WEBconference applications for service
In many ways, the requests for technical assistance are symptomatic of the deficiencies in the users’ training or the quality of the documentation they were given.
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Of course, the users have to read the training material; understandably, the reading can be monotonous. However, producing step-by-step videos for the purpose of instructing does not make economic sense. This is especially difficult if the user seeking assistance is extremely ill-informed.
An after-sales service team puts together technical demonstration online to explore and explain the problem. A panic button on the WEB site connects the client to a meeting room from where the presentation is made, simultaneously, by an agent. The agent might ask the client to go to a specific page of a knowledge database; for example, the one that describes step by step all the steps required to complete anoperation. Also, the usual questions, the FAQ (Frequently Ask Questions), are put together on prerecorded help clips that the clients can consult, as free service, 24 hours a day, 7 days a week.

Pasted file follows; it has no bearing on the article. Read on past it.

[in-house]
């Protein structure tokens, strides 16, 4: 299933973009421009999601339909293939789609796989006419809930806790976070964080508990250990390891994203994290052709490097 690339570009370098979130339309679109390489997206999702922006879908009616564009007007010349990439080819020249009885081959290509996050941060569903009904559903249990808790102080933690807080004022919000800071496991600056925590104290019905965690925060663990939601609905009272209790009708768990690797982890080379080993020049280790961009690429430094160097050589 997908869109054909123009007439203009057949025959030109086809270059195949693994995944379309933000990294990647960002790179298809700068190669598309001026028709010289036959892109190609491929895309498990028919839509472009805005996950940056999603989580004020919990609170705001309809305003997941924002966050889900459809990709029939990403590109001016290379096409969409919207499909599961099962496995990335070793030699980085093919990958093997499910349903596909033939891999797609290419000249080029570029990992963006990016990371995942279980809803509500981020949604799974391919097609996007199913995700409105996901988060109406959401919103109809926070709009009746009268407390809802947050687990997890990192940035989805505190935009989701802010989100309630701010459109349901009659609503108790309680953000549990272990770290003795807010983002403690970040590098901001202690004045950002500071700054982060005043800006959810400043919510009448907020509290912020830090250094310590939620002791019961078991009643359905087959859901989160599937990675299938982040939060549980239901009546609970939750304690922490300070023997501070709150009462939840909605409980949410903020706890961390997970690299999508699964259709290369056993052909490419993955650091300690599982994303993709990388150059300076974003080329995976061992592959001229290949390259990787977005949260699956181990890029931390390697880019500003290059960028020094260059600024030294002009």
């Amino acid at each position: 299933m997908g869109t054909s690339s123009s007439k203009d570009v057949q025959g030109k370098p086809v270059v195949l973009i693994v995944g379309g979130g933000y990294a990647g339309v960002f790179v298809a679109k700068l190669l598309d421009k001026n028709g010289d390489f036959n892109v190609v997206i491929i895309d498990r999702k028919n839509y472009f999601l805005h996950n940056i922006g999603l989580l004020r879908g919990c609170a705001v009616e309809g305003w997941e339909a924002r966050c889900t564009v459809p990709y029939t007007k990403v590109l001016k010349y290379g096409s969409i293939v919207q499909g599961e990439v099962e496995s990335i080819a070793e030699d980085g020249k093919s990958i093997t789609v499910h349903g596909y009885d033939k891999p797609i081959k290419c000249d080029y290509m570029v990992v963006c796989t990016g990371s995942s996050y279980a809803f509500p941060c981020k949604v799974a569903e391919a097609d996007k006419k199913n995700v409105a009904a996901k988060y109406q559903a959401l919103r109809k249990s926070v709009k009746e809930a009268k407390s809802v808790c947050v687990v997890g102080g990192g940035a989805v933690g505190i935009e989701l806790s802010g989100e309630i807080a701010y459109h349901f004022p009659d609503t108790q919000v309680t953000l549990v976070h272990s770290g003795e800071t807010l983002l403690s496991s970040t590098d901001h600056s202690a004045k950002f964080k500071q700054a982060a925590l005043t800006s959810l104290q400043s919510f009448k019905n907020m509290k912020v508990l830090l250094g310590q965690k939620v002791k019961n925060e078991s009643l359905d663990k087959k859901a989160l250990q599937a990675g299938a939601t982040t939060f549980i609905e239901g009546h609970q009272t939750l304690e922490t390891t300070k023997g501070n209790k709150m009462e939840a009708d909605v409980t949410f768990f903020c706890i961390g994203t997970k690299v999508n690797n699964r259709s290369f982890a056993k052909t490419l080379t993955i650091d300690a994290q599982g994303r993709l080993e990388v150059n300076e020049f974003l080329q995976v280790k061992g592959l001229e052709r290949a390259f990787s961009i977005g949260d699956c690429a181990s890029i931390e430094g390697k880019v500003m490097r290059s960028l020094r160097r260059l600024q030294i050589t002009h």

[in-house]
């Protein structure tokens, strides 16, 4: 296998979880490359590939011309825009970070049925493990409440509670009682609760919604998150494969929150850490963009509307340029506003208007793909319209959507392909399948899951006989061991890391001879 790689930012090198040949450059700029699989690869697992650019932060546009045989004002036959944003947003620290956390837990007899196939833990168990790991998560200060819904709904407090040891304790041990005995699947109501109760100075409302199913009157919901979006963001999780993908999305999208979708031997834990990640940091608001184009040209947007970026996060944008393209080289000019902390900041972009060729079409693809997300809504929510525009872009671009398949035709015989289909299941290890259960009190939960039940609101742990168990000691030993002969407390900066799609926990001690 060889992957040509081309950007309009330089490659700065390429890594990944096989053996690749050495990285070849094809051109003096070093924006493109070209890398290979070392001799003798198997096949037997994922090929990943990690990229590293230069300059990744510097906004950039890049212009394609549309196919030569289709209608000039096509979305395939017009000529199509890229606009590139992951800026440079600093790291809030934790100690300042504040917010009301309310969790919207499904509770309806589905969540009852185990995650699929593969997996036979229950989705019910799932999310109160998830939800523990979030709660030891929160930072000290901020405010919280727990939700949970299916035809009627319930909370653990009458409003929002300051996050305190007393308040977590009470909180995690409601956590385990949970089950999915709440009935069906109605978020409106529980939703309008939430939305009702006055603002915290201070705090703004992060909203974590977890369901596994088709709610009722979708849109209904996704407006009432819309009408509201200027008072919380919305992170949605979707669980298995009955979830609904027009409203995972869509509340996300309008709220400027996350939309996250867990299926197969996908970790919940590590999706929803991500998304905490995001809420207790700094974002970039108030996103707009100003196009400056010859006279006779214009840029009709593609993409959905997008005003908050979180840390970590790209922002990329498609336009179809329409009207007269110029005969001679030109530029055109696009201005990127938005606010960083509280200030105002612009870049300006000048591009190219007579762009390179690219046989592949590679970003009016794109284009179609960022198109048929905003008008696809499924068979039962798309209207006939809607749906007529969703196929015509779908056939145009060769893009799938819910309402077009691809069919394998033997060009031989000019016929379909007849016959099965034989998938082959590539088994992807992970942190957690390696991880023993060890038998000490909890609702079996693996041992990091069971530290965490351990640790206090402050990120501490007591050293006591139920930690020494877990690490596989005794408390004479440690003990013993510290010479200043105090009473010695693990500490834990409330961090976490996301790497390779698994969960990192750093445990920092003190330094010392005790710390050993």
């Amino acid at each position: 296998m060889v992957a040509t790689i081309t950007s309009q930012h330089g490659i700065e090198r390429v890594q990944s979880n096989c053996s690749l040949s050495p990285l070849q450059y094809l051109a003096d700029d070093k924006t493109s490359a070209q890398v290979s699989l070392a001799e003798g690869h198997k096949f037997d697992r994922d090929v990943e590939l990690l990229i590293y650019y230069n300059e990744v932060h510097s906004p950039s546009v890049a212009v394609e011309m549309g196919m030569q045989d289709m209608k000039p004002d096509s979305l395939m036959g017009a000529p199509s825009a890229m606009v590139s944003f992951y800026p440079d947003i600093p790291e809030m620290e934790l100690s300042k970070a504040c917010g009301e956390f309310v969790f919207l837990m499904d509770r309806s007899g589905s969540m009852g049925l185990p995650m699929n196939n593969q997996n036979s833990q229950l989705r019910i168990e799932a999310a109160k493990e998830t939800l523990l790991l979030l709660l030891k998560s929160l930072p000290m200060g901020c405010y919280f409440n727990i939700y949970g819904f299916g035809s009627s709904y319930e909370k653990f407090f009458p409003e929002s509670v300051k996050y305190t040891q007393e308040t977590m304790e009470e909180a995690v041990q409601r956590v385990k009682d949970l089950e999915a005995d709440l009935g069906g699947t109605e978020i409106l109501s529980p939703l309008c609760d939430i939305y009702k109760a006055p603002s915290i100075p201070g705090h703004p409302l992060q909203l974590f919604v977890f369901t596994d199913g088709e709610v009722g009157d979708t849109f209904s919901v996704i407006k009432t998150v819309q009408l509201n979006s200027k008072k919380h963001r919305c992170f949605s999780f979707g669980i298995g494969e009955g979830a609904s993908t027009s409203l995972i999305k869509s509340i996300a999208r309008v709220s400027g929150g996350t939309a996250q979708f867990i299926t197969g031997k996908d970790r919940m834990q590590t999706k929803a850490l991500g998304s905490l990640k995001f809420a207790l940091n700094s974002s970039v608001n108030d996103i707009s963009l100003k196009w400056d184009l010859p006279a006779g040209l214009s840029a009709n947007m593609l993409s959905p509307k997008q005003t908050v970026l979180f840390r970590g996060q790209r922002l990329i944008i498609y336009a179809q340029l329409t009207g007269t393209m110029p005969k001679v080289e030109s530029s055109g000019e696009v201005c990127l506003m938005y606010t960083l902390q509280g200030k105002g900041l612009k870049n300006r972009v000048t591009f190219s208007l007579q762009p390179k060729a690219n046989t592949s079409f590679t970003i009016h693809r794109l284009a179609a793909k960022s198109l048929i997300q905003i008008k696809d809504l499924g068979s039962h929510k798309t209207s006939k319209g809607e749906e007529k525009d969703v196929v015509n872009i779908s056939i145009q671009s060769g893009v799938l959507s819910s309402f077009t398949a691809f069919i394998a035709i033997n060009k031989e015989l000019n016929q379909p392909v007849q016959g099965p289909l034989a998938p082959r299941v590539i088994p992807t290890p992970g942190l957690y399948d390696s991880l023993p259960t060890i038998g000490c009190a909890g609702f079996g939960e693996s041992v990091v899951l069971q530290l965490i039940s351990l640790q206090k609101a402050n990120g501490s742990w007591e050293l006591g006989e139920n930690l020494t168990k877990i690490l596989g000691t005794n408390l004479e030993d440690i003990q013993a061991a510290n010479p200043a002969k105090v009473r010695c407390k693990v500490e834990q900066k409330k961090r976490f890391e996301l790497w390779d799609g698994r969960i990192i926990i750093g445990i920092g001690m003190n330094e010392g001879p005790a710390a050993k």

The audio-visual is without doubt the most powerful of all media. The television and cinema are proof enough for this. The level of comprehension is manifestly superior as is the level of satisfaction of the clientele. By converting part of the technical assistance requests to self-service, the cost per client can be lowered, thus enabling more resources to be available for the more difficult cases. Thus, with us, long distance technical support, in telework, is available just a click away.